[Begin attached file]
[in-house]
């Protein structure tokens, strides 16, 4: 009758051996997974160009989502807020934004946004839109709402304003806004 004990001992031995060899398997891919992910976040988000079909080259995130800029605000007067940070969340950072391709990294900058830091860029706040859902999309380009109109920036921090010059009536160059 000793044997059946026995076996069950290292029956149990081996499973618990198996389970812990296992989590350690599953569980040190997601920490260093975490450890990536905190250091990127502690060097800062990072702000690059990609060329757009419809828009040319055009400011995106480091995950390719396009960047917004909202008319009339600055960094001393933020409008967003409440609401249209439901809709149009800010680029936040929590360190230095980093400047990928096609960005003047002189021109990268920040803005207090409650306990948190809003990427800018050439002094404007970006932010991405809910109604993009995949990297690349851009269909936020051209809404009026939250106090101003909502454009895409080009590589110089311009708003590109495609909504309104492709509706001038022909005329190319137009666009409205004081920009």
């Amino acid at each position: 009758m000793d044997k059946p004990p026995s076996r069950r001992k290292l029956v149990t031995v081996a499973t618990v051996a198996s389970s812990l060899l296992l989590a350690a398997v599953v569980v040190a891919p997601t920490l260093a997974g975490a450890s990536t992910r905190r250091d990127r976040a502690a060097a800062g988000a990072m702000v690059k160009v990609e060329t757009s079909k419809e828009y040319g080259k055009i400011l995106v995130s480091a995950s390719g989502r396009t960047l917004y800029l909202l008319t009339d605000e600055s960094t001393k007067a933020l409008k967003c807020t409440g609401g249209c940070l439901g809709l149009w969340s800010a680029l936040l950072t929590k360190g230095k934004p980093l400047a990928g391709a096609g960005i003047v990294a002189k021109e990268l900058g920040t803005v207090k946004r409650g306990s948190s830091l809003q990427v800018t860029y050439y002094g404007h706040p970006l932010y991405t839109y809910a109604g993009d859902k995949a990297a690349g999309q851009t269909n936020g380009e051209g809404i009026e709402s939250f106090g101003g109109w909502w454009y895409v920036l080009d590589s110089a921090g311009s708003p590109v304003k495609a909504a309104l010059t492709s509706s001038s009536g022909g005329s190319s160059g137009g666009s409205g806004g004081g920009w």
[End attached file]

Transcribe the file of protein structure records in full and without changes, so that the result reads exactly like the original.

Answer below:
[in-house]
């Protein structure tokens, strides 16, 4: 009758051996997974160009989502807020934004946004839109709402304003806004 004990001992031995060899398997891919992910976040988000079909080259995130800029605000007067940070969340950072391709990294900058830091860029706040859902999309380009109109920036921090010059009536160059 000793044997059946026995076996069950290292029956149990081996499973618990198996389970812990296992989590350690599953569980040190997601920490260093975490450890990536905190250091990127502690060097800062990072702000690059990609060329757009419809828009040319055009400011995106480091995950390719396009960047917004909202008319009339600055960094001393933020409008967003409440609401249209439901809709149009800010680029936040929590360190230095980093400047990928096609960005003047002189021109990268920040803005207090409650306990948190809003990427800018050439002094404007970006932010991405809910109604993009995949990297690349851009269909936020051209809404009026939250106090101003909502454009895409080009590589110089311009708003590109495609909504309104492709509706001038022909005329190319137009666009409205004081920009």
């Amino acid at each position: 009758m000793d044997k059946p004990p026995s076996r069950r001992k290292l029956v149990t031995v081996a499973t618990v051996a198996s389970s812990l060899l296992l989590a350690a398997v599953v569980v040190a891919p997601t920490l260093a997974g975490a450890s990536t992910r905190r250091d990127r976040a502690a060097a800062g988000a990072m702000v690059k160009v990609e060329t757009s079909k419809e828009y040319g080259k055009i400011l995106v995130s480091a995950s390719g989502r396009t960047l917004y800029l909202l008319t009339d605000e600055s960094t001393k007067a933020l409008k967003c807020t409440g609401g249209c940070l439901g809709l149009w969340s800010a680029l936040l950072t929590k360190g230095k934004p980093l400047a990928g391709a096609g960005i003047v990294a002189k021109e990268l900058g920040t803005v207090k946004r409650g306990s948190s830091l809003q990427v800018t860029y050439y002094g404007h706040p970006l932010y991405t839109y809910a109604g993009d859902k995949a990297a690349g999309q851009t269909n936020g380009e051209g809404i009026e709402s939250f106090g101003g109109w909502w454009y895409v920036l080009d590589s110089a921090g311009s708003p590109v304003k495609a909504a309104l010059t492709s509706s001038s009536g022909g005329s190319s160059g137009g666009s409205g806004g004081g920009w």